I got dumped by my doctor yesterday. My endocrinologist to be exact. I’ve been with the guy since 2004, and I’ve given him some of the best years of my life. I don’t like the way he did it either. It was all too reminiscent of the way a guy I’d dated way back in another lifetime scuttled off. I called him. A woman answers the phone to clean up the mess. Phone breakups are bad enough. But to have a proxy do the deed for you—well, as they say where I grew up, that’s pure chicken shit.
There I was yesterday with my list of to-do’s. I’d waited until the school year’s clutter of grades, goodbyes, speeches, and room cleanings got done to do the things I needed to do for myself. (What’s fucking new?) I made my mammogram appointment. Check. Dermatologist appointment for a skin cancer screening. Check. Endocrinology appointment for the yearly check of my prolactin levels and probable MRI. Not check. The conversation went like this:
Receptionist: “Medical Specialties.”
Me: “Hello. My name is (blah blah blah) and I’d like to make an appointment with Dr. Nowheretobefound. I’m a patient of his.” I efficiently offered up my date of birth and spelled my last name.
Receptionist: “Dr. Nowheretobefound is no longer in the clinic. He has retired. He has referred his patients to Dr. Replacement. I can schedule you with him next week”
Me: “Dr. Nowheretobefound has retired?”
Receptionist: (In a voice as antiseptic as alcohol) “Yes, Dr. Replacement will now take his patients.”
Me: “Is Dr. Replacement an expert in pituitary disease? I’m not interested in starting all over again with somebody who is not an expert in that field.”
Receptionist: (Still saturating the wound with alcohol) “Dr. Replacement is who Dr. Nowheretobefound has chosen for his patients.”
Me: “Excuse me, but Dr. Replacement is not who I’ve chosen for my doctor. Sorry to be a self-advocate, but I don’t know this new doctor or his expertise. I need a pituitary expert. Is he a pituitary expert?”
Receptionist: (Alcohol is now evaporating) Ma’am, there is a pituitary program at Harborview associated with UW.
By now I’m overwhelmed and imagining only the Harborview emergency room—the regional trauma center that daily bustles with drug overdoses, car wrecks, and all the urban tragedies that I can generally ignore in my whitey tighty island world.
Me: “Thanks, but I guess I need to shop for a new doctor.”
I hit the end button on my phone and stare at it dumbly. I felt like I needed what I couldn’t have: chocolate, wine, and Oreos. I wanted to hear a cadre of best female friends tell me “honey, he was never good enough for you!” I turned to my husband instead.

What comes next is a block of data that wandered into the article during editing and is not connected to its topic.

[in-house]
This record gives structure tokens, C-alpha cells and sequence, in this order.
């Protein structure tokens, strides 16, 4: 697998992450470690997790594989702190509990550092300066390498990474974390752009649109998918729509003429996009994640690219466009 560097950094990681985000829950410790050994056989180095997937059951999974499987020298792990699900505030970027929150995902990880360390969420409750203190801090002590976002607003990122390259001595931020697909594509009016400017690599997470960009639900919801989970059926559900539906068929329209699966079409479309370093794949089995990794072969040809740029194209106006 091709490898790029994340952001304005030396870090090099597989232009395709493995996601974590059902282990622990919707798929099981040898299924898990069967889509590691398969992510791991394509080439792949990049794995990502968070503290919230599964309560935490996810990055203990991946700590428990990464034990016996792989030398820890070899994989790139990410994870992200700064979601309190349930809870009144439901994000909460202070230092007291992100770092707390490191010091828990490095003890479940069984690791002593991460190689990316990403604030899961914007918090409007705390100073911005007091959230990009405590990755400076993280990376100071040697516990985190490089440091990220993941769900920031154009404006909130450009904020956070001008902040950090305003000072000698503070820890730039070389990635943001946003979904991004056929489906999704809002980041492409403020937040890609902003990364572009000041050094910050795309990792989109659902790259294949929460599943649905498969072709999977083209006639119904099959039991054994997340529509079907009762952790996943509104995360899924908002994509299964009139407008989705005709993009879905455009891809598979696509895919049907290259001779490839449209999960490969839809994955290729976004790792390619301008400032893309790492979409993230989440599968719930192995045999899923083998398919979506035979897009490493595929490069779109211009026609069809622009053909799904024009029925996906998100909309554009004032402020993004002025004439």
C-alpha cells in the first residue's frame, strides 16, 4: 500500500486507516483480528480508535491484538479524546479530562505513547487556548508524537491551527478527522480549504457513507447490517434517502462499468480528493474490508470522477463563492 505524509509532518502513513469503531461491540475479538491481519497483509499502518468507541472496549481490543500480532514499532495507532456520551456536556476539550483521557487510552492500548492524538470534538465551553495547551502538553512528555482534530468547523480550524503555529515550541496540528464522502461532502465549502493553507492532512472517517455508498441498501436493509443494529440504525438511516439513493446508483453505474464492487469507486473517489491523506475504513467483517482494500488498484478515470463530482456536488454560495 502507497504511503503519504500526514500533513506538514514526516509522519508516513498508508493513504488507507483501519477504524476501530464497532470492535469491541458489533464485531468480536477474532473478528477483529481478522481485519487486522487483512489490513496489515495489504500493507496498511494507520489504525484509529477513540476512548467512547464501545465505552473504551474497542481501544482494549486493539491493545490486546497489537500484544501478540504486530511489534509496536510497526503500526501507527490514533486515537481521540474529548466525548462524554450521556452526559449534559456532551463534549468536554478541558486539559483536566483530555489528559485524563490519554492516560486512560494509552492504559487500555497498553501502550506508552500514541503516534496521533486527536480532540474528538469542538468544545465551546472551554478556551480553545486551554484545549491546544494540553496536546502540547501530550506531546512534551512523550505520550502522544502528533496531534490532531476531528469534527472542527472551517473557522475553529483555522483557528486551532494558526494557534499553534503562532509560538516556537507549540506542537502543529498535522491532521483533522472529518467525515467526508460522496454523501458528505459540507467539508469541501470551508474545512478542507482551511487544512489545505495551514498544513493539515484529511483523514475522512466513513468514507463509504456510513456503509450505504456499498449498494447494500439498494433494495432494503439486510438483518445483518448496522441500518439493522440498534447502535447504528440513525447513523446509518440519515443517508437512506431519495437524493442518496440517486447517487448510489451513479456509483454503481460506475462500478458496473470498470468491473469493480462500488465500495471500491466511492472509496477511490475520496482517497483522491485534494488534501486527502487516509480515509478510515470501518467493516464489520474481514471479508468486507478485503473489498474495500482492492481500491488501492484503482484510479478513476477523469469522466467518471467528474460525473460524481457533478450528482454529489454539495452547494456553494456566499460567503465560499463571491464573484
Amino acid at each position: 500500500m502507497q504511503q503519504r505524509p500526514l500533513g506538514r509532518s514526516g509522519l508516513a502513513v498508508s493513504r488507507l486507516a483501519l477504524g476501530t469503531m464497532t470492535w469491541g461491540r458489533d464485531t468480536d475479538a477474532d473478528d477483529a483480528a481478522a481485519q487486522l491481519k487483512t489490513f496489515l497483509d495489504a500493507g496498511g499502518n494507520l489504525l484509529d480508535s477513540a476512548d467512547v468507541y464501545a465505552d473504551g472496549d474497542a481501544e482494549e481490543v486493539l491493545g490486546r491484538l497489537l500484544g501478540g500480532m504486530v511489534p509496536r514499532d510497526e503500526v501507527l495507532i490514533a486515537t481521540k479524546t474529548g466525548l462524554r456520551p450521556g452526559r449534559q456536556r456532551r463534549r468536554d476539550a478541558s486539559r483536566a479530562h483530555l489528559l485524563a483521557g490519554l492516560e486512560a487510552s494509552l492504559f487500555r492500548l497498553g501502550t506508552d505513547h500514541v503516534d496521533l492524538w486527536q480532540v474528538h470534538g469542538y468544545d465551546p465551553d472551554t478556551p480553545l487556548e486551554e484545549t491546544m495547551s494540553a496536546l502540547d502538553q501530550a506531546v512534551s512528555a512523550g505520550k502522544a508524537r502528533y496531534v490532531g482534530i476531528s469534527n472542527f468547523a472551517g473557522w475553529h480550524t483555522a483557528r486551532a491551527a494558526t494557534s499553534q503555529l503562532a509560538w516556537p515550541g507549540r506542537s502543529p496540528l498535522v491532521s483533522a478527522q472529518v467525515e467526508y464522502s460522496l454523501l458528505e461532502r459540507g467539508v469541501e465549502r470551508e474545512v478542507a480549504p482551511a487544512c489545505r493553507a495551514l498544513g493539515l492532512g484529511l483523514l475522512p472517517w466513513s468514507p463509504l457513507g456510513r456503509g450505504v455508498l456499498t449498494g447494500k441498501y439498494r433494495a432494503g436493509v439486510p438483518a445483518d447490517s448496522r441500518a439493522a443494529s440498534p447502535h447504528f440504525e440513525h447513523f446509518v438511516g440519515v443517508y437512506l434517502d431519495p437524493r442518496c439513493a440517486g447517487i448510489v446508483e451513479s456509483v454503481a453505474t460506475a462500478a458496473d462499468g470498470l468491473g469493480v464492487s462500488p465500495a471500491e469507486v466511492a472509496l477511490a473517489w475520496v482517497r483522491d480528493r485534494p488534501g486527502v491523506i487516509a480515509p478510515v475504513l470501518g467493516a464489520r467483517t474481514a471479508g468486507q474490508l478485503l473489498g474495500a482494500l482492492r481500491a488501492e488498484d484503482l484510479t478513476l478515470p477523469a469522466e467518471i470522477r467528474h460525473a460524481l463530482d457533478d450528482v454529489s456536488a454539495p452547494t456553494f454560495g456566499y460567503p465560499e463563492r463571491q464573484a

“He retired,” he stated for the record after hearing my side of the phone conversation. I nodded. “Wow,” he said with that cautious but very sympathetic tone he uses when he sees I’m on the verge of a meltdown. “I’m sorry honey.”
“Shit,” I huffed as I plopped down to the computer and started researching the pituitary specialists the Puget Sound. I got lucky in my research and found what I think will be good care at the Swedish Pituitary Center. When I called there, the intake receptionist took a great deal of time with me and got much information in anticipation of an initial phone appointment next week.
Of course, that appointment is dependent upon all of my records arriving from the University of Washington and a referral from my primary care doctor. The records department clerk at UW was very helpful, and put my request in immediately. My primary care physician, however, has gatekeepers that could guard the president (and would spend less money on hookers). It took repeated attempts to get through the phone system because they were so busy. Then, when I explained that I just needed a referral, they wanted me to schedule an appointment to get it. “Oh, God, no,” I said, “there’s no doubt about my condition, I’ve had this tumor, and neurosurgery for it, and it’s grown back. I just need a referral so I can have an appointment after my endocrinologist retired. This is nothing new. Please, just get this request to my doctor.” I will have to check tomorrow to see if that message got through. I understand the need for protocols, I do. But I don’t like feeling like an intruder on my own care.
Finally, I don’t like being passed from doctor to doctor without so much as a postcard. How hard or expensive would it really be it inform patients of a retirement or departure? I mean really. Do I look like a woman who just hops into the office of any doctor I meet?